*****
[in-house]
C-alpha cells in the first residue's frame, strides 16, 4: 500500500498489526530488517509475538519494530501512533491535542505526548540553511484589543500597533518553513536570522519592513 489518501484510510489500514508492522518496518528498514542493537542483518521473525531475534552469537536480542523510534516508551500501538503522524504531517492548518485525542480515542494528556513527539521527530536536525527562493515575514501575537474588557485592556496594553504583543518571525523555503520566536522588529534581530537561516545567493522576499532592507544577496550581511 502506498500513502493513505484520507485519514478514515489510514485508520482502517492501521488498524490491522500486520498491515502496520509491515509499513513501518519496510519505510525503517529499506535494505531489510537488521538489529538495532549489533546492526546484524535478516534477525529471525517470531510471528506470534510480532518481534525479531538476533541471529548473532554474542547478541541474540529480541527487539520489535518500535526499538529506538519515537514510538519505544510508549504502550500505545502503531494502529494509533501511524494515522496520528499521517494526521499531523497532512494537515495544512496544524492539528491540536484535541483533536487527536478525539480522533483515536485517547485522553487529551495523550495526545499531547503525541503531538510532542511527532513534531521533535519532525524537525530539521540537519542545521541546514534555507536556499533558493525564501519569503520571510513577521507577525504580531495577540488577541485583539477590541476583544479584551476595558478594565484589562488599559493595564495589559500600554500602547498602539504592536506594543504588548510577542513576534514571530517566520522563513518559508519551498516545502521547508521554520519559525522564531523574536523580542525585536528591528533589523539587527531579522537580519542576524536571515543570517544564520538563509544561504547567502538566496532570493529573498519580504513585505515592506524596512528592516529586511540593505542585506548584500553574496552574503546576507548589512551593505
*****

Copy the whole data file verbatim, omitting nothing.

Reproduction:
[in-house]
C-alpha cells in the first residue's frame, strides 16, 4: 500500500498489526530488517509475538519494530501512533491535542505526548540553511484589543500597533518553513536570522519592513 489518501484510510489500514508492522518496518528498514542493537542483518521473525531475534552469537536480542523510534516508551500501538503522524504531517492548518485525542480515542494528556513527539521527530536536525527562493515575514501575537474588557485592556496594553504583543518571525523555503520566536522588529534581530537561516545567493522576499532592507544577496550581511 502506498500513502493513505484520507485519514478514515489510514485508520482502517492501521488498524490491522500486520498491515502496520509491515509499513513501518519496510519505510525503517529499506535494505531489510537488521538489529538495532549489533546492526546484524535478516534477525529471525517470531510471528506470534510480532518481534525479531538476533541471529548473532554474542547478541541474540529480541527487539520489535518500535526499538529506538519515537514510538519505544510508549504502550500505545502503531494502529494509533501511524494515522496520528499521517494526521499531523497532512494537515495544512496544524492539528491540536484535541483533536487527536478525539480522533483515536485517547485522553487529551495523550495526545499531547503525541503531538510532542511527532513534531521533535519532525524537525530539521540537519542545521541546514534555507536556499533558493525564501519569503520571510513577521507577525504580531495577540488577541485583539477590541476583544479584551476595558478594565484589562488599559493595564495589559500600554500602547498602539504592536506594543504588548510577542513576534514571530517566520522563513518559508519551498516545502521547508521554520519559525522564531523574536523580542525585536528591528533589523539587527531579522537580519542576524536571515543570517544564520538563509544561504547567502538566496532570493529573498519580504513585505515592506524596512528592516529586511540593505542585506548584500553574496552574503546576507548589512551593505